witch-in-heels Rosalind Shays, strode into what turned out to be an empty elevator shaft and plummeted to her doom. Viewers weren't the only ones stunned. Muldaur had discovered her character's fate only when leafing through her script days before shooting the scene. "I was as shocked as everybody else," she says, adding with a laugh, "I thought maybe I had asked for too much money!"
Just as surprising was what Muldaur, a TV staple for more than two decades, did next: She ducked out of Hollywood completely. "I totally stopped acting and started living," says Muldaur, 61, relaxing by the fireplace in the four-bedroom "dream house" on Martha's Vineyard, Mass., that she and husband Robert Dozier, 69, have spent the past few years renovating in between golfing and skiing jaunts. Sounds idyllic—but Muldaur says she's still adjusting. "It's much easier to fall out of bed each morning, get to the studio, somebody else puts your face on, somebody else puts your clothes on," she says. "That's easy. Real life is hard."
The former president of the Academy of Television Arts & Sciences and veteran of scores of shows—from McCloud
in the '70s to Star Trek: The Next Generation
in the late '80s—gave showbiz the shaft not only because of burnout. Writer-producer Dozier had just been diagnosed with cancer, to which Muldaur had lost her first husband, actor James Vickery. "All the things I always thought were so silly and unimportant in life all of a sudden became very important to be together and do," says Muldaur. "She was a trouper," says Dozier, who underwent radiation and beat back a recurrence in 1997. "She has an effervescent effect on people."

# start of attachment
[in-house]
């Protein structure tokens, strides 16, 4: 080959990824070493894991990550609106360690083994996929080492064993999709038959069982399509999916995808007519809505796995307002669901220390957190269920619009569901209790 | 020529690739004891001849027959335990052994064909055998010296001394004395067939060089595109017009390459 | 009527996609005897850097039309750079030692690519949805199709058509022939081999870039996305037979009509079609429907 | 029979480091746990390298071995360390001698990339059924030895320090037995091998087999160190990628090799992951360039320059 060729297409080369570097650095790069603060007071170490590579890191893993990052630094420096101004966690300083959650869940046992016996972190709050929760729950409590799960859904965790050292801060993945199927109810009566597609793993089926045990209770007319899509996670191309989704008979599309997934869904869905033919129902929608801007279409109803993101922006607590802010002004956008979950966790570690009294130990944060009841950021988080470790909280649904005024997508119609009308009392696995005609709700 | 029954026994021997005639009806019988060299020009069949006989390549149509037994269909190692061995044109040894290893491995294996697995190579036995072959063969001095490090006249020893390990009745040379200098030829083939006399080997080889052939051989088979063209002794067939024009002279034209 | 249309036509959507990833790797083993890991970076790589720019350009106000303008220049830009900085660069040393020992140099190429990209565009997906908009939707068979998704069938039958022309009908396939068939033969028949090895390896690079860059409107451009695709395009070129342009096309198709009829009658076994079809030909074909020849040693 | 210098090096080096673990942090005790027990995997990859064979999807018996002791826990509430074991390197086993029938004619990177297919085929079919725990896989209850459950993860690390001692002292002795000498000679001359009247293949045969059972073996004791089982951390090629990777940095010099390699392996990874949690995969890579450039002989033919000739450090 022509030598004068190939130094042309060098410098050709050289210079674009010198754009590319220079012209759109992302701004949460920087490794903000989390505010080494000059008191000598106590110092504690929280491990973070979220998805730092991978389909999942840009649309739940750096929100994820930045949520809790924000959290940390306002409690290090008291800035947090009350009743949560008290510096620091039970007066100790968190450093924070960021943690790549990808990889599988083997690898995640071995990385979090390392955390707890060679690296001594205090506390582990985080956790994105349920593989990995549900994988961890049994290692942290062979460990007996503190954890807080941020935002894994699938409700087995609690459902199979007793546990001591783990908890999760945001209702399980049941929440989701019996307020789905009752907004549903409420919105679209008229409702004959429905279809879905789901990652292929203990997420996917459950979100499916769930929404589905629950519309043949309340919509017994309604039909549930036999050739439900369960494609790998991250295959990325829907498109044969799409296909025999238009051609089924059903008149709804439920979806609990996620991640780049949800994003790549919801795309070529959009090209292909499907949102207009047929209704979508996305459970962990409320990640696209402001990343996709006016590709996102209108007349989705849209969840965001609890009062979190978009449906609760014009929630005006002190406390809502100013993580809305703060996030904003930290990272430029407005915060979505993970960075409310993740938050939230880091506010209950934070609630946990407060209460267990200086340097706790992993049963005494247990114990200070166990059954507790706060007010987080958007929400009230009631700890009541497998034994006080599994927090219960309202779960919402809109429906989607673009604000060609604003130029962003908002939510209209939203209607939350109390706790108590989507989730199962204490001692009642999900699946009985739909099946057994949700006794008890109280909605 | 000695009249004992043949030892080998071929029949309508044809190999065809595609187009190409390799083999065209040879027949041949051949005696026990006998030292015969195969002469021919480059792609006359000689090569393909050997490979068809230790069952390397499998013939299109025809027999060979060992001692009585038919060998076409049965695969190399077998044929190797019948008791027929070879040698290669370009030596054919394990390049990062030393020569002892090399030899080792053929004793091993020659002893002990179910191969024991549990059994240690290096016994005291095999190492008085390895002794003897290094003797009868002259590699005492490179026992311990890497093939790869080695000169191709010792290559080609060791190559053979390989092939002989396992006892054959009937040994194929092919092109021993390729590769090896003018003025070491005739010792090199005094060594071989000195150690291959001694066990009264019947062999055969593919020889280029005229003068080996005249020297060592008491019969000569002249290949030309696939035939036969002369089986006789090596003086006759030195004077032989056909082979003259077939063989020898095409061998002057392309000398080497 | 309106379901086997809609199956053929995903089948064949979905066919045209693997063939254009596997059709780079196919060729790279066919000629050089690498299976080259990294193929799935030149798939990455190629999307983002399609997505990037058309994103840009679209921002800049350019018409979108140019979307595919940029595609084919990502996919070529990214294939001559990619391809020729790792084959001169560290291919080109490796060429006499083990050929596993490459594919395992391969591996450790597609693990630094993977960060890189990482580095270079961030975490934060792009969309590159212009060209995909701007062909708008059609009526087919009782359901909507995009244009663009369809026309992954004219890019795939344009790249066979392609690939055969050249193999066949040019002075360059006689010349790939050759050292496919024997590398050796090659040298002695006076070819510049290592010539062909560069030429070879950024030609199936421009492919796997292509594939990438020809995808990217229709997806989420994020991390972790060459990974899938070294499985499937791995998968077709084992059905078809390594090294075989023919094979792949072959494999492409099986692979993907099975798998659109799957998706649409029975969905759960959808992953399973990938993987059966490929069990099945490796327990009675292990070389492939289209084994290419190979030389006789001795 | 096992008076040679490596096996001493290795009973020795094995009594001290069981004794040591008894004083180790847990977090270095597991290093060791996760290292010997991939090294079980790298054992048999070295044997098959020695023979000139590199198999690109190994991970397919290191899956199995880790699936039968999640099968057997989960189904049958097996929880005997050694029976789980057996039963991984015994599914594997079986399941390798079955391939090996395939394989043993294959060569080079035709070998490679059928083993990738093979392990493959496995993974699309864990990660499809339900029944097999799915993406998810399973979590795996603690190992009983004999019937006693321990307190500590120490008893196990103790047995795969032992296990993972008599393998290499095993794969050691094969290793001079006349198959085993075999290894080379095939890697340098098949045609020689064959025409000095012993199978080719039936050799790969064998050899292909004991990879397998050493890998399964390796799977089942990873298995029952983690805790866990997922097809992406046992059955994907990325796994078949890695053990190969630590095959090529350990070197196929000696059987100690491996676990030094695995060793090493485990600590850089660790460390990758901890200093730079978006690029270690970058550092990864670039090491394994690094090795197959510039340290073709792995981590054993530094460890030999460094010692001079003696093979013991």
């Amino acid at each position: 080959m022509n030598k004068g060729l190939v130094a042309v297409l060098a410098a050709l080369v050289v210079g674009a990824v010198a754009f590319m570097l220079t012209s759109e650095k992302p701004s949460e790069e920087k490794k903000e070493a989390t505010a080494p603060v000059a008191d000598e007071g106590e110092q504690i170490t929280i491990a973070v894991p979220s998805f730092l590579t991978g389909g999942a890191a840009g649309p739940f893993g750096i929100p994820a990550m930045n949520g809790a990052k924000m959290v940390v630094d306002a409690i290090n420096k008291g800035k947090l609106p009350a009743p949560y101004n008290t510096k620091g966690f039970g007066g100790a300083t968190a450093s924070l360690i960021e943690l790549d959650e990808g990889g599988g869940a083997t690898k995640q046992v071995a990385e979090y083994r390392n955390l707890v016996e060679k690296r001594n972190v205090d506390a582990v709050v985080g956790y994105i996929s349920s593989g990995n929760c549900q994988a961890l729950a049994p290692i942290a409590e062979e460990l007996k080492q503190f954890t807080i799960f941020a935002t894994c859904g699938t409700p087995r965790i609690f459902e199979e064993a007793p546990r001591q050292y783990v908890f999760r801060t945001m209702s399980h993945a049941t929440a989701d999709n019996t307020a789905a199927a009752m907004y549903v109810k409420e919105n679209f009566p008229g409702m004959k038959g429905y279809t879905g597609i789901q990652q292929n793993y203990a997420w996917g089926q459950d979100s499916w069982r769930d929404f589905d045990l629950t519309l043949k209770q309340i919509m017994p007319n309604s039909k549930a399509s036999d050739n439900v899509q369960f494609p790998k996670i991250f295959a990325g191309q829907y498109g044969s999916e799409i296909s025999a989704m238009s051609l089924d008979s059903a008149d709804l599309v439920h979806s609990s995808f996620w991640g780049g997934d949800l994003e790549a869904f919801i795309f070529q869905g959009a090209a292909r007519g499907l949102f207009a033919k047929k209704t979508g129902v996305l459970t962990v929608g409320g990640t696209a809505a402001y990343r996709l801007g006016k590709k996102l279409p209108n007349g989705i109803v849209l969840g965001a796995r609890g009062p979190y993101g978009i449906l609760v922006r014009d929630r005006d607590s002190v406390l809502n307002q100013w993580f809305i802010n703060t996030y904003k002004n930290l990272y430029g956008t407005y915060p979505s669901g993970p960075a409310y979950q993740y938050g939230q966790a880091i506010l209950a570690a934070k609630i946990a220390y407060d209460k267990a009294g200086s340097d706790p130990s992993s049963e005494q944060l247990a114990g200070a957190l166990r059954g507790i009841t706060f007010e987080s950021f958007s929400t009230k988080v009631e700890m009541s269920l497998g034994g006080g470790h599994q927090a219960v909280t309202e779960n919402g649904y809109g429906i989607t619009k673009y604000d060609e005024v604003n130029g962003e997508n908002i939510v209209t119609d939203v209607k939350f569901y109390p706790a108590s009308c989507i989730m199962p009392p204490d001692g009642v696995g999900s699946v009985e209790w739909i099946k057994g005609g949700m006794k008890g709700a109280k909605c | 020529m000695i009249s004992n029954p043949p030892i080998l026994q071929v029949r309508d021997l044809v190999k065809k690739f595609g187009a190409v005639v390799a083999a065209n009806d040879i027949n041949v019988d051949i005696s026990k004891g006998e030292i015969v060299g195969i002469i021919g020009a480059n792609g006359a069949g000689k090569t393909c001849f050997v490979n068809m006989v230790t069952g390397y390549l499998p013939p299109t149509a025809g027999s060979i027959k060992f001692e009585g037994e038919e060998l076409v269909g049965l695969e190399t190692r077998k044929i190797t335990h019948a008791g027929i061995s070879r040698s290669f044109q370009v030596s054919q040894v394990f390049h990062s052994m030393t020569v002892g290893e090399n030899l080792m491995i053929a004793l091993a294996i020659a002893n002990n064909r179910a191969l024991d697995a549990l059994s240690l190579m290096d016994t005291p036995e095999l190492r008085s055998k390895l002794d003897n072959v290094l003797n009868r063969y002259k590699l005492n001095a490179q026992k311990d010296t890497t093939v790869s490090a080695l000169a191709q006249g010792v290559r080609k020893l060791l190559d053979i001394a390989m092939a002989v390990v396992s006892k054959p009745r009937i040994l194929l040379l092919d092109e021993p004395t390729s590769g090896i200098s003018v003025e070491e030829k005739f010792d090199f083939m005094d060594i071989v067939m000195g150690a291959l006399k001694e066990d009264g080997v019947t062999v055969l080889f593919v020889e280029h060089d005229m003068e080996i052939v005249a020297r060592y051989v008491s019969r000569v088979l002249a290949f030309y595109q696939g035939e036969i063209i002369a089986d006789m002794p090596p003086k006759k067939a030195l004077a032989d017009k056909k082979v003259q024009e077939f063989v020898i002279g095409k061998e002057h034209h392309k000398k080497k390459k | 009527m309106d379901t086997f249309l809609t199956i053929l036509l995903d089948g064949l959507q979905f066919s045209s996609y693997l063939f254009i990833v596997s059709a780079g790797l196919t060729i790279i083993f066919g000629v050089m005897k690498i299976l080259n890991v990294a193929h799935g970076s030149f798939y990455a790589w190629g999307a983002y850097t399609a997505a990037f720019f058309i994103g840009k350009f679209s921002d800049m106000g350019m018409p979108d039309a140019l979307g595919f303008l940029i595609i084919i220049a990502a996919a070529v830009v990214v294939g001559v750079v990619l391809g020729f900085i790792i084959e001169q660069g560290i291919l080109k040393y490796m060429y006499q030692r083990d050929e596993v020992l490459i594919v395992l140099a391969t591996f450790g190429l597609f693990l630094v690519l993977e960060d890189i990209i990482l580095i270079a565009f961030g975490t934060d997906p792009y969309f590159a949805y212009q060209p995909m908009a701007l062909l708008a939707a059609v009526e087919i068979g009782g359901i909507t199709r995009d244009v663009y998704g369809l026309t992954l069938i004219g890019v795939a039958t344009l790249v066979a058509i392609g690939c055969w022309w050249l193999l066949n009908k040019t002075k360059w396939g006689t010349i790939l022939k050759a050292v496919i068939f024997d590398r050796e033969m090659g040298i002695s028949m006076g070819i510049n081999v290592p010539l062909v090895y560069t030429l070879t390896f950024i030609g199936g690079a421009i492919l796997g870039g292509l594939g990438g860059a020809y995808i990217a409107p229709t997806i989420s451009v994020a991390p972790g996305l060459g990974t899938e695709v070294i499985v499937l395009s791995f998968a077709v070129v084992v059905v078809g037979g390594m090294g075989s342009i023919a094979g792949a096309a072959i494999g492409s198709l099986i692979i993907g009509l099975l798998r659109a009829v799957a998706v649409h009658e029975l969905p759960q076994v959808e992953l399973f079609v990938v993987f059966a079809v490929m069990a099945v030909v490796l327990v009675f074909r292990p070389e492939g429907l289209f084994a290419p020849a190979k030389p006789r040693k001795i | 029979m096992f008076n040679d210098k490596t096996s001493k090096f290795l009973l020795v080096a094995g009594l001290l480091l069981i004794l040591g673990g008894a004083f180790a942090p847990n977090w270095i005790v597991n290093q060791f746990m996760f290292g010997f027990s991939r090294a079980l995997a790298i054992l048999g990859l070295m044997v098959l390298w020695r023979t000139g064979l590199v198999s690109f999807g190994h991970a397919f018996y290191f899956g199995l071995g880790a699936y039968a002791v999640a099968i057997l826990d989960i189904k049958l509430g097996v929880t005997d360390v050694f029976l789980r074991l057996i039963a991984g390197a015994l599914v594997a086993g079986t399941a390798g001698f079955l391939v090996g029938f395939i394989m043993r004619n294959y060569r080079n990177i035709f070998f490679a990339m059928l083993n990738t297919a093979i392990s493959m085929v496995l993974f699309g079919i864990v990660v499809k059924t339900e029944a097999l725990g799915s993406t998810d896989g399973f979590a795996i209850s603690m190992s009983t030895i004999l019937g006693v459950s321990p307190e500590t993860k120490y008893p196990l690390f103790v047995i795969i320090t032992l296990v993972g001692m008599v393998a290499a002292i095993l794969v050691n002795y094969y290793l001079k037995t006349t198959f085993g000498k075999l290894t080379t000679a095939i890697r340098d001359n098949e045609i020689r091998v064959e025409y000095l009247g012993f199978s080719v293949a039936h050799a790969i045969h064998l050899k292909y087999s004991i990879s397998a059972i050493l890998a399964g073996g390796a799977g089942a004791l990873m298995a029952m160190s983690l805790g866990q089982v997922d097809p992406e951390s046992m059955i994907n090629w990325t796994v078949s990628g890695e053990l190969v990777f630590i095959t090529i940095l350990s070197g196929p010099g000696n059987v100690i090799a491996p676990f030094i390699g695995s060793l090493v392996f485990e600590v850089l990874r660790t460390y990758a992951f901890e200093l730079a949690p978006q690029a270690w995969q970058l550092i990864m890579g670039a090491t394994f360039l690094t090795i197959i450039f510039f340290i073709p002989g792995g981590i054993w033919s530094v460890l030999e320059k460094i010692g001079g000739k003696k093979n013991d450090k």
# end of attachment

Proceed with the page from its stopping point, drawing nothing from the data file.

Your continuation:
That's been true since the '60s, when the Brooklyn-born daughter of a magazine executive and a home-maker made her name on the New York City stage. She wed Vickery in 1969 and landed a recurring role on McCloud
from 1970-77. "Even though I was hot property because I was young and beautiful, it was hard to find good parts," she says. Still, she racked up credits including The Tony Randall Show
(1976-78) and movies such as 1974's McQ
. "I loved playing bad guys," she says, admitting she sometimes "came across too strong. I was told I made mincemeat of people."
In 1979, Vickery died. Muldaur quit working for a year. "It was a tough time," she says. She and Dozier began dating ("he was as nervous as I was," recalls Muldaur) and wed in 1981.
Back on the scene, Muldaur scored two plum parts in the late '80s, as Star Trek: TNG's
feisty Dr. Kate Pulaski and L.A. Law's
power-hungry Rosalind. She says she still gets "wonderful" letters from TNG fans—"they've named their children after me," she marvels—but has not-as-fond memories of her year on its set. "Everybody was out for themselves," she says. "I don't think they were happy to have me there."
The L.A. Law
actors, on the other hand, were "the closest family," says Muldaur, who insists her 1989-91 character "was just too strong for a lot of men." When writer David E. Kelley offed Roz, says costar Susan Dey, "there was a fear of, 'Who's next?' But we were envious because it was so brilliant and funny."
Muldaur is now trying to find the right role to end her hiatus. "You don't see many people my age on television," she says, adding that she contemplated a face-lift but decided against it: "Somebody has to look the right age." Her ambition, she says, is "to play all the great women's roles." Does that mean.... "Yes, of course," she says with a sly smile. "I'd love to play Lady Macbeth."
Natasha Stoynoff on Martha's Vineyard
- Natasha Stoynoff.
It was one of TV's most memorable exits. In 1991, Diana Muldaur, as